The color-coded inspection notice placard system indicates satisfactory compliance with the color green, less than satisfactory compliance with the color yellow and non-compliance with the color red. If an establishment receives a red placard, it is considered injurious to public health and its health safety permit is revoked. A yellow means it is subjected to a follow-up inspection within days where it must show satisfactory compliance.
Establishments that receive yellow placards are given the opportunity to improve their compliance through multiple follow-up checks.
Last month, Maize on 100 N Chestnut received a yellow placard on April 17 and received another yellow during a follow-up on April 24.
At Maize there were two major violations: a priority violation for food held beyond 7-day use date and a priority foundation violation for improper cold holding temperatures, which were noticed for the third inspection in a row. This resulted in Maize failing its health inspection and it received a yellow placard.
On April 24, both of these violations were repeated and hence Maize inspection status remained yellow. Its placard changed to green on May 3 after it rectified these violations.
A red placard indicates that the establishment is closed with immediate effect. An establishment may appeal this and reopen by significantly improving health and safety standards. Such notices have become rarer in recent years — only 10 have been handed out in the last two years.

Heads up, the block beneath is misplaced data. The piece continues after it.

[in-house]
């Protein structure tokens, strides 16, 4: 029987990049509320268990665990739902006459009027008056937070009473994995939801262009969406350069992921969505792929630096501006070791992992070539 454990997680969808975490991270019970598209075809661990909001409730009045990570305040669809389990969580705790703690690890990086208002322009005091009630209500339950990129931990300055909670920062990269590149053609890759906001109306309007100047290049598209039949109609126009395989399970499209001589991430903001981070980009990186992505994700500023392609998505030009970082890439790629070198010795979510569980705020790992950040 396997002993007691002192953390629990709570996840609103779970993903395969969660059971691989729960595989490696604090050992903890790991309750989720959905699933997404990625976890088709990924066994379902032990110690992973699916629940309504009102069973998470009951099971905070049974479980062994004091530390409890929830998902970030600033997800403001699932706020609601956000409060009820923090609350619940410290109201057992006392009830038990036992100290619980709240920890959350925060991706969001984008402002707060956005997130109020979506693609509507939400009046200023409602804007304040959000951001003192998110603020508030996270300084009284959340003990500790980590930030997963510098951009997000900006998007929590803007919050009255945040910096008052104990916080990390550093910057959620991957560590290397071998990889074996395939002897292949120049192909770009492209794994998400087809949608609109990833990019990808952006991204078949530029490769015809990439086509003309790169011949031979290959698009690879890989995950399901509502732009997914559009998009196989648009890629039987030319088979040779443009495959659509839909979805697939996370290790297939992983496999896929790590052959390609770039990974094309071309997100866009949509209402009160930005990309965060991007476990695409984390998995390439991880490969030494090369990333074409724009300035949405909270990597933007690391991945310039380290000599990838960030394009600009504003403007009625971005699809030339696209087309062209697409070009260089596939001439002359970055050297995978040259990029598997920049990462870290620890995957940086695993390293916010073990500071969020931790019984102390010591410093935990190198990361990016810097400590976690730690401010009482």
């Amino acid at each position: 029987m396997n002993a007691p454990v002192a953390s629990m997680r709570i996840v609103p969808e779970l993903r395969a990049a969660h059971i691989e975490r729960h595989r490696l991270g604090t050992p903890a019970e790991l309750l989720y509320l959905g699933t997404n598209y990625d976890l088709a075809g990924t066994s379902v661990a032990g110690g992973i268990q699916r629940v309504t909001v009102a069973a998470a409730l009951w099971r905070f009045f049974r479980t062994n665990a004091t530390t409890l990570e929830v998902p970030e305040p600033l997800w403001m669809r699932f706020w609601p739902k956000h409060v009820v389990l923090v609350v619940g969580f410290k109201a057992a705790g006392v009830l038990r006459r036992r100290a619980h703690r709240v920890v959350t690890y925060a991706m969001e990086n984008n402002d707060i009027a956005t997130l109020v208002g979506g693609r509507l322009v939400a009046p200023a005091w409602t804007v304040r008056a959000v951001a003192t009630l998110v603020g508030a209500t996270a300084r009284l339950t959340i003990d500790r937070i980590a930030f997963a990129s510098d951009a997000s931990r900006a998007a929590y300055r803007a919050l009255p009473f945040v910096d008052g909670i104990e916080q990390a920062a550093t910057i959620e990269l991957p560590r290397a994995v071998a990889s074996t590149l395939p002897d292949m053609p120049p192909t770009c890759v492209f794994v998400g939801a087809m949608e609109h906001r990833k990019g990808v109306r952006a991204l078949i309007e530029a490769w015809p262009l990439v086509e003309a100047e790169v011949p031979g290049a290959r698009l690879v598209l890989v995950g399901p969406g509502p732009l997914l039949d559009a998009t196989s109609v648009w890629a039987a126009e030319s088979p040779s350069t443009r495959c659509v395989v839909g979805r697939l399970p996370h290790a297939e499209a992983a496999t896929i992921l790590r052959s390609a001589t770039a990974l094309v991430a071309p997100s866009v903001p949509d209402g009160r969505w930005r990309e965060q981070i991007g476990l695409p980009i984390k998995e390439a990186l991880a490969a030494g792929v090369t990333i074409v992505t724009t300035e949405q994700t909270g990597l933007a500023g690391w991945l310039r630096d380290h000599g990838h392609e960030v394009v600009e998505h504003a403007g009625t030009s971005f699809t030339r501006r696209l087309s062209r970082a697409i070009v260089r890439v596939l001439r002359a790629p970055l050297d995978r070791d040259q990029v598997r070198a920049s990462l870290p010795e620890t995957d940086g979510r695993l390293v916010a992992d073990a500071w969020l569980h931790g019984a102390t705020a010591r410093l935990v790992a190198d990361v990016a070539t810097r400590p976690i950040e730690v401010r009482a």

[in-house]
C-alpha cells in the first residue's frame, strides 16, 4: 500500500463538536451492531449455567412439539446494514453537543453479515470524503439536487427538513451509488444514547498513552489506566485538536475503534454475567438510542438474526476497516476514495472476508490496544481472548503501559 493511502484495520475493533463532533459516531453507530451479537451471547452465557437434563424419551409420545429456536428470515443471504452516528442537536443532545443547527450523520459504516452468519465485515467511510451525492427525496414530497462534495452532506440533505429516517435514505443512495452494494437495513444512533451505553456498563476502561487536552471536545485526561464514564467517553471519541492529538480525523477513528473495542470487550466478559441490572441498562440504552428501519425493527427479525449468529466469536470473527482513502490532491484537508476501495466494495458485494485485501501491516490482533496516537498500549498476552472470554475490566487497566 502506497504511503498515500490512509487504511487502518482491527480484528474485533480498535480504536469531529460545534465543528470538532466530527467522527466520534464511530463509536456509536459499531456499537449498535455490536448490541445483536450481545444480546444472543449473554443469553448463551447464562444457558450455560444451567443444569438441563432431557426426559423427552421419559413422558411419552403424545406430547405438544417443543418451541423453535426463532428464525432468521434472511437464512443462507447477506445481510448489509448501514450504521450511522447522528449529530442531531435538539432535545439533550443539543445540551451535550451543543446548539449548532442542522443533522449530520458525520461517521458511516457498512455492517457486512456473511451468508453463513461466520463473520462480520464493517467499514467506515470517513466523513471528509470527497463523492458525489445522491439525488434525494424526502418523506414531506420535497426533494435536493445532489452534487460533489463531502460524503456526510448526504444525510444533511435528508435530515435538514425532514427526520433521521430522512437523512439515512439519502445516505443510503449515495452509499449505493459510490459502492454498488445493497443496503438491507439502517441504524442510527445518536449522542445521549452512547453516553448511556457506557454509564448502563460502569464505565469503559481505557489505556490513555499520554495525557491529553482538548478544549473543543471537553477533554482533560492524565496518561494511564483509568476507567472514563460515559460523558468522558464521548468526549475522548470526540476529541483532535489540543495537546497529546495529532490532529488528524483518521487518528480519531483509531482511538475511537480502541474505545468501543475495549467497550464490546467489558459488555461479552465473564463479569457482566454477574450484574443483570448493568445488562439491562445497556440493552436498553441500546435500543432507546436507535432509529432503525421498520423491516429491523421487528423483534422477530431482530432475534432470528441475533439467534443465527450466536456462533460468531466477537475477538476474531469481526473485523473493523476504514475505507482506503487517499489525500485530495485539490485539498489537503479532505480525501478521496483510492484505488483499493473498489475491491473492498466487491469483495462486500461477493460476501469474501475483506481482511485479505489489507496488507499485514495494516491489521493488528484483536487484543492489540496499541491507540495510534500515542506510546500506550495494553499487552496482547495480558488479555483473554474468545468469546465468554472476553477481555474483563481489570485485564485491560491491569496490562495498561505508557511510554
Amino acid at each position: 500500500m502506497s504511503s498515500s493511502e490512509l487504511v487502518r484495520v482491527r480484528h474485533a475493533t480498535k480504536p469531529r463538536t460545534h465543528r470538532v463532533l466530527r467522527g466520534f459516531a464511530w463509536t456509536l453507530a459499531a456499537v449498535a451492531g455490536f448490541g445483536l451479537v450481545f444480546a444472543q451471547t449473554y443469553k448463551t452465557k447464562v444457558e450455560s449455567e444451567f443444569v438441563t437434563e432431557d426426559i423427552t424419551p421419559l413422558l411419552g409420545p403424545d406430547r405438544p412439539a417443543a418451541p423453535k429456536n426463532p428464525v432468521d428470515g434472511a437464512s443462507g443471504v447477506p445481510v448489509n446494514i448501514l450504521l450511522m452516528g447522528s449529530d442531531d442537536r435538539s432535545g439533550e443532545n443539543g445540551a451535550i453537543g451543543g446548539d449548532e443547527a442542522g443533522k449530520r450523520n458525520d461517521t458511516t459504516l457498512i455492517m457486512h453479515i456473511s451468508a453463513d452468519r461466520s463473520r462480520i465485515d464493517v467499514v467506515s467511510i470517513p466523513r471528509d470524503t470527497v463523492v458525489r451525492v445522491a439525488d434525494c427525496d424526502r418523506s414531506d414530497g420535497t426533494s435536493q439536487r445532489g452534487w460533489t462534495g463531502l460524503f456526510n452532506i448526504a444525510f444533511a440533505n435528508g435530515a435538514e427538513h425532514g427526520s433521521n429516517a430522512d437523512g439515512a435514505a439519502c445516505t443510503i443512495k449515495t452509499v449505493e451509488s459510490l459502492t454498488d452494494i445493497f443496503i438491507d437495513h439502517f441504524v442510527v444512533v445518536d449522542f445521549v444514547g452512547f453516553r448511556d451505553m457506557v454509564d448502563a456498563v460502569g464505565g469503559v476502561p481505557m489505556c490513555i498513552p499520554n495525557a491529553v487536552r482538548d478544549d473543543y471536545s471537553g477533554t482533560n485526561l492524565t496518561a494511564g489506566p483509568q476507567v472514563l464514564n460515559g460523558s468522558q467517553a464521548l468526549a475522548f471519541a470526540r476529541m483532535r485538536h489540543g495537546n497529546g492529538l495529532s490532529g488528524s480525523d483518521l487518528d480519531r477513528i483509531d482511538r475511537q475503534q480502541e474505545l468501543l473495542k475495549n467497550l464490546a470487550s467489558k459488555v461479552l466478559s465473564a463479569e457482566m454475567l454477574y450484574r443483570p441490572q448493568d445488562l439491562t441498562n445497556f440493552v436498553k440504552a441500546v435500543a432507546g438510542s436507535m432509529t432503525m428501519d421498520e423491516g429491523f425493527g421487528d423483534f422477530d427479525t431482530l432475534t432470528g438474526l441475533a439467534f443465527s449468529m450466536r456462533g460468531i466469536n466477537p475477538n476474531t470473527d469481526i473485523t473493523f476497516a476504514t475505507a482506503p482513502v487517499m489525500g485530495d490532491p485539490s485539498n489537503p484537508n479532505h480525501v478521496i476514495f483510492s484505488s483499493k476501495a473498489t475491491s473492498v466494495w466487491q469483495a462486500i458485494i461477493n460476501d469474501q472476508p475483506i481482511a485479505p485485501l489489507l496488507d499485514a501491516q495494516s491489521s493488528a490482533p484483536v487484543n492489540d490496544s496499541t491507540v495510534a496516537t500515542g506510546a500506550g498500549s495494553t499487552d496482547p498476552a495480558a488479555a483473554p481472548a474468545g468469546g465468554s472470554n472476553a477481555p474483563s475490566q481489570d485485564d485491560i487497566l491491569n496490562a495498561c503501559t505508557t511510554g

On its website, the public health district’s database displays recent results first, can be filtered by date back to 2019 and is only searchable by name. Within each entry, there is a detailed report filled out by inspectors indicating all of the risk and safety factors, and if there was a violation.
Yet it houses no feature to search for the type of inspection notice placard. This makes it time-consuming and difficult for one to obtain information on the safety of restaurants in the area.
To obtain information on a restaurant that received a yellow placard, one will have to look through the inspection history of each establishment. This is because, in the app, a restaurant’s notice placard updates to green automatically without indicating a previous yellow if it showcases satisfactory compliance on the follow-up inspection. So, at a glance, many restaurants will just show a green placard even if they had a yellow or red in the same week.
But when a restaurant closes for good, such as Blaze Pizza on Prospect Avenue, its existence is wiped from the system, including the detailed inspection reports. If a restaurant receives a red placard and does not reopen or meet compliance, its record is removed from the database and its inspection report is inaccessible.
Michaels said this is because the file is no longer active and has been closed, but some reports are missing entirely for other reasons. Data obtained indicates Ambar India received a red placard on Jan. 19, 2021 but its inspection history doesn’t indicate this. Michaels said this is because the restaurant had an owner change in April 2021, so its permit number changed, causing the removal of the inspection because it is “not active”.
Even after many years, obtaining information on restaurant safety in Champaign-Urbana remains a time-consuming and difficult process, often requiring Freedom of Information Act requests or scrolling through a tediously long list of establishments on the public health district’s database.
Yashovardhan Maheshwari / For CU-CitizenAccess